Tuesday, August 12, 2014

My first interactive visualization with Tableau

Classes at the University of Miami begin two weeks from now, so I'm quite busy getting syllabi, lecture slides, and projects ready. Between the new UM Visualization website and the Places&Spaces exhibit and lecture series, I haven't been able to sit down and start planning for lessons until today. Oh, I've also been writing that book that should be published at the end of 2015, of course. More news about that soon, hopefully.

This Fall semester I'm teaching a new version of my CVJ522 Infographics and Data Visualization grad course (read an unedited draft of the syllabus,) in which I'll have students from both our MFA in Interactive Media and MA in Journalism programs. Therefore, I cannot just focus on news visualizations or print infographics. Instead, I decided to give students the opportunity to choose the tools and styles they prefer. Some of them will come to class knowing a bit of Processing and even d3.js, for instance.

Other students presumably won't know how to use any visualization design tool. To those, I'm recommending Adobe Illustrator (I'll use my own video tutorial,) open source tools like Lyra, Datavisu.al, BlockspringPlot.ly, etc.

And Tableau. That has been my own elephant in the room this summer. The challenge I was facing was that, even if I had taken a look at the program in the past, I had never really created anything real with it.

So today I opened Ben Jones' Communicating Data with Tableau, took a look at some free video tutorials, and started playing with a small dataset that I had gathered months ago about poverty, income, and race. In just four hours —counting the time I spent reading and watching a bit,— I produced the visualization below. I feel that I've just scratched the surface of this tool. If your average Jane or Joe can do something like this in half a day, imagine what can be accomplished after a week or two of serious tinkering.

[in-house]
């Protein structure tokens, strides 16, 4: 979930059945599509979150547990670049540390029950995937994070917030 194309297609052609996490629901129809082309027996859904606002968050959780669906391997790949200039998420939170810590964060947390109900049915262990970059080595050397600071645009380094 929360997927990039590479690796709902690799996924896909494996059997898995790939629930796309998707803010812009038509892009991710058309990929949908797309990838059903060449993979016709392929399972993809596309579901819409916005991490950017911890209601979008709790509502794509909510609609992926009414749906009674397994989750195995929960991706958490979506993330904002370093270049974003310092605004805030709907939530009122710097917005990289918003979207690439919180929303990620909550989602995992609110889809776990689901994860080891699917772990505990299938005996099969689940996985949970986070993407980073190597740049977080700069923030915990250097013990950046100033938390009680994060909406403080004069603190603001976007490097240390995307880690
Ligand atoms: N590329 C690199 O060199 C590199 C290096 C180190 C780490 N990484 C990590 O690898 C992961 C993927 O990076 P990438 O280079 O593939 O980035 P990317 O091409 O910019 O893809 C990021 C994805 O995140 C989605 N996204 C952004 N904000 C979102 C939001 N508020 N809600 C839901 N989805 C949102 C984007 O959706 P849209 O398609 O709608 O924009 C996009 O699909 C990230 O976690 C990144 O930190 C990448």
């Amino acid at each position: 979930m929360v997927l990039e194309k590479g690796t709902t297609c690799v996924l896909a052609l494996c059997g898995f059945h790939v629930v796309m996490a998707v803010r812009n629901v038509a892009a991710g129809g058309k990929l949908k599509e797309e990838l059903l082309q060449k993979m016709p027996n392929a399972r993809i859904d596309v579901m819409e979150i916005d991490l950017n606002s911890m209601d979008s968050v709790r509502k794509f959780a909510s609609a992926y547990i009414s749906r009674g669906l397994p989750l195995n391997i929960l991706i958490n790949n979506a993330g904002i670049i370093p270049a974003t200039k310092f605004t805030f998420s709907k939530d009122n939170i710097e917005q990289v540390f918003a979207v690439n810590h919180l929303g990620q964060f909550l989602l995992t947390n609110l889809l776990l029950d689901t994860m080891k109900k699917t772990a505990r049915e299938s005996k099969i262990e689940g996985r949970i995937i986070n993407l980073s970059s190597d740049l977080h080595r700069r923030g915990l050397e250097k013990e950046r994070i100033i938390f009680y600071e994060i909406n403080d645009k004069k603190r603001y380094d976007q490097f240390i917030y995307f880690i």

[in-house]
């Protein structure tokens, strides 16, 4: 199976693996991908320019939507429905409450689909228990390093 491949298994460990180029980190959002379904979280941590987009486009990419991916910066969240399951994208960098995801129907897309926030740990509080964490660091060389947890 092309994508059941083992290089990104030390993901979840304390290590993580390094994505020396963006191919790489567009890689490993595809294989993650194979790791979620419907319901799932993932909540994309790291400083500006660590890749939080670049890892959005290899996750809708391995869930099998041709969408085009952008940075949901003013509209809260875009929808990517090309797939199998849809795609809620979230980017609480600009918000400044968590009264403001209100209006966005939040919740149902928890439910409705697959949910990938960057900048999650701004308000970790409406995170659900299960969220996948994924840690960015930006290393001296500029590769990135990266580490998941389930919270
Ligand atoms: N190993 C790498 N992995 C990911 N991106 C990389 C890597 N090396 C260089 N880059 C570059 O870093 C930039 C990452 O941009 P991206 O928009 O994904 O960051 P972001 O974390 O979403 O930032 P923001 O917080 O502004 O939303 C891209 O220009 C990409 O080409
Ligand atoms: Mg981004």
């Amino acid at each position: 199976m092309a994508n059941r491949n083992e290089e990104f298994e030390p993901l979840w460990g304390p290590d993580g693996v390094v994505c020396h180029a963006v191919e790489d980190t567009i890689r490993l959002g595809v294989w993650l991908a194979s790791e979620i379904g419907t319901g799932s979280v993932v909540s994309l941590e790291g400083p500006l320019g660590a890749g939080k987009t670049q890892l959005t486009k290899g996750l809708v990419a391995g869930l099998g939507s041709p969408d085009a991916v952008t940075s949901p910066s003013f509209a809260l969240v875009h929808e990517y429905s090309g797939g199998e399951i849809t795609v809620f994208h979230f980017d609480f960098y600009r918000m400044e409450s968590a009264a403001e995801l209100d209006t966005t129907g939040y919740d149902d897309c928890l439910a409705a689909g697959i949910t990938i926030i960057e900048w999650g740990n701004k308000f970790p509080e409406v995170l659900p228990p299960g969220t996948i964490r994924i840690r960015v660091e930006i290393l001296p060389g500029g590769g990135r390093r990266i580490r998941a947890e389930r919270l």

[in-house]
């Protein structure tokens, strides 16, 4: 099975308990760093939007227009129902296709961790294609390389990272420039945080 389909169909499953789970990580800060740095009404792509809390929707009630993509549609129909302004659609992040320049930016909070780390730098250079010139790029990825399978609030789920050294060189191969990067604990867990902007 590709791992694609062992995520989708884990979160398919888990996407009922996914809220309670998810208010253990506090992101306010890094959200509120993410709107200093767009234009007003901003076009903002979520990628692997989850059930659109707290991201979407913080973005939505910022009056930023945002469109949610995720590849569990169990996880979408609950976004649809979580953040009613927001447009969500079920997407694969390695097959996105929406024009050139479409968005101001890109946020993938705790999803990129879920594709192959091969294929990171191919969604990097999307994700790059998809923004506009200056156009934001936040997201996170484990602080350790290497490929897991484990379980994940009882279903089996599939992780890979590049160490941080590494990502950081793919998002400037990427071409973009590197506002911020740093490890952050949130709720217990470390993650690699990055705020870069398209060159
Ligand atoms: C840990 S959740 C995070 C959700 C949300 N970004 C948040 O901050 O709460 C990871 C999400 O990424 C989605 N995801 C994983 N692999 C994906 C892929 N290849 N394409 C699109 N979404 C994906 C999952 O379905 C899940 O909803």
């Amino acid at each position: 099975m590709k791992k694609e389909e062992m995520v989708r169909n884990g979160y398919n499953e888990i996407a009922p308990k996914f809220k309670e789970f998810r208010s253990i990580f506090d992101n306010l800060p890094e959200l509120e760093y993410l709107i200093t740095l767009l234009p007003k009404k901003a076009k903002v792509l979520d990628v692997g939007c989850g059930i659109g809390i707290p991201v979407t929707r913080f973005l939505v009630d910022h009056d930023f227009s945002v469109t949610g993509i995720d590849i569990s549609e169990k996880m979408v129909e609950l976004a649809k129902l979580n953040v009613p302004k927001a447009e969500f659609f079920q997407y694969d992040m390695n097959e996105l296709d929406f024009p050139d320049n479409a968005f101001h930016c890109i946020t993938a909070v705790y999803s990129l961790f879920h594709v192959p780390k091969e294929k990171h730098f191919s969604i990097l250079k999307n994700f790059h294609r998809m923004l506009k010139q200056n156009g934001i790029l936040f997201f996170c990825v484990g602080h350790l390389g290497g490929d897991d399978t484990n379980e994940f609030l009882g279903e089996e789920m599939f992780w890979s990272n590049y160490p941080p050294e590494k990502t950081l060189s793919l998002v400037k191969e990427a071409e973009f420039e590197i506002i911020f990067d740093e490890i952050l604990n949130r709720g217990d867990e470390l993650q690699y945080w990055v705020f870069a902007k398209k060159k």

Facebook's Andy Kriebel and Tableau's Ben Jones himself helped me with the last portion, which involved merging two connected scatter plots. Geeky stuff. Thanks, guys.

IMPORTANT NOTE: Remember that this is just an exercise. I didn't double-check my spreadsheet or tried to analyze the numbers to extract stories from them. There are also some errors and inconsistencies, like the fact that median income is used in the first chart, and average income in the scatter plot. I was just playing with the software.

UPDATE 08/14: Jeffrey Shaffer has improved the visualization. See second version after the one that I designed, or here. Quoting: “Just for fun, I added a play control with history to your second chart (only work in Tableau Desktop) and a label for the year by tricking it with a dummy point in the middle of the chart.”







5 comments:

  1. Great work and a fantastic example of what someone can do in Tableau is a very short amount of time!

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  2. I've been using it for about seven years, and I never thought to do a time series on a scatter plot. What a great idea; I'm going to try it out on some data I have.

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  3. Connected scatter plots can be useful sometimes (not always). See these posts

    http://www.thefunctionalart.com/2012/09/in-praise-of-connected-scatter-plots.html

    http://dataremixed.com/2013/05/connected-scatterplots-and-strikeout/

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  4. Nice work Alberto - amazing to see how far you've come in two days!

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